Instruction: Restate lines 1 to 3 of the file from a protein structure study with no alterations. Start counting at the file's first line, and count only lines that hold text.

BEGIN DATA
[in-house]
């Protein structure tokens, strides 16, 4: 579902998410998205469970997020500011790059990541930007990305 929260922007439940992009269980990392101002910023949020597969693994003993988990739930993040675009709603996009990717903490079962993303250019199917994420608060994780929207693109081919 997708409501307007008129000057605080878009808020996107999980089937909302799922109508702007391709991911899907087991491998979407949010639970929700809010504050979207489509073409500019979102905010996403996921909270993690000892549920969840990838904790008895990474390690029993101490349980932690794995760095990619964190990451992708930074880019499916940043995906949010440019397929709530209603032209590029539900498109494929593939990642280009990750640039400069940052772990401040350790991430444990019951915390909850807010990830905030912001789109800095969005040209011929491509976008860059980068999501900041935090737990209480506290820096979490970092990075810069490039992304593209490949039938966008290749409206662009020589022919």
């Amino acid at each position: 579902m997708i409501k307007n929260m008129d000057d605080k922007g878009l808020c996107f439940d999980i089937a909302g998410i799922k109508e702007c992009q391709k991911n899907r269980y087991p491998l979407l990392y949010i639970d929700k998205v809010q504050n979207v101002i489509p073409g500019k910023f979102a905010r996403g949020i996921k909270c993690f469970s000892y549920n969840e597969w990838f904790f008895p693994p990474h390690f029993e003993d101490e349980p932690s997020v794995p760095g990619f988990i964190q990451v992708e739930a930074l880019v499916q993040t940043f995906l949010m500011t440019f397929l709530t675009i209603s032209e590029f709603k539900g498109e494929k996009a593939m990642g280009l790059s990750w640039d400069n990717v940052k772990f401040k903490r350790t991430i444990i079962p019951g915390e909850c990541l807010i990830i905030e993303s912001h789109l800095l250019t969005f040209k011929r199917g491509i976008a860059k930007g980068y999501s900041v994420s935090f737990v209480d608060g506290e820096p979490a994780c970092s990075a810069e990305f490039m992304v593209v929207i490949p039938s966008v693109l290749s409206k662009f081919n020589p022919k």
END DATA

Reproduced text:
[in-house]
């Protein structure tokens, strides 16, 4: 579902998410998205469970997020500011790059990541930007990305 929260922007439940992009269980990392101002910023949020597969693994003993988990739930993040675009709603996009990717903490079962993303250019199917994420608060994780929207693109081919 997708409501307007008129000057605080878009808020996107999980089937909302799922109508702007391709991911899907087991491998979407949010639970929700809010504050979207489509073409500019979102905010996403996921909270993690000892549920969840990838904790008895990474390690029993101490349980932690794995760095990619964190990451992708930074880019499916940043995906949010440019397929709530209603032209590029539900498109494929593939990642280009990750640039400069940052772990401040350790991430444990019951915390909850807010990830905030912001789109800095969005040209011929491509976008860059980068999501900041935090737990209480506290820096979490970092990075810069490039992304593209490949039938966008290749409206662009020589022919």
């Amino acid at each position: 579902m997708i409501k307007n929260m008129d000057d605080k922007g878009l808020c996107f439940d999980i089937a909302g998410i799922k109508e702007c992009q391709k991911n899907r269980y087991p491998l979407l990392y949010i639970d929700k998205v809010q504050n979207v101002i489509p073409g500019k910023f979102a905010r996403g949020i996921k909270c993690f469970s000892y549920n969840e597969w990838f904790f008895p693994p990474h390690f029993e003993d101490e349980p932690s997020v794995p760095g990619f988990i964190q990451v992708e739930a930074l880019v499916q993040t940043f995906l949010m500011t440019f397929l709530t675009i209603s032209e590029f709603k539900g498109e494929k996009a593939m990642g280009l790059s990750w640039d400069n990717v940052k772990f401040k903490r350790t991430i444990i079962p019951g915390e909850c990541l807010i990830i905030e993303s912001h789109l800095l250019t969005f040209k011929r199917g491509i976008a860059k930007g980068y999501s900041v994420s935090f737990v209480d608060g506290e820096p979490a994780c970092s990075a810069e990305f490039m992304v593209v929207i490949p039938s966008v693109l290749s409206k662009f081919n020589p022919k």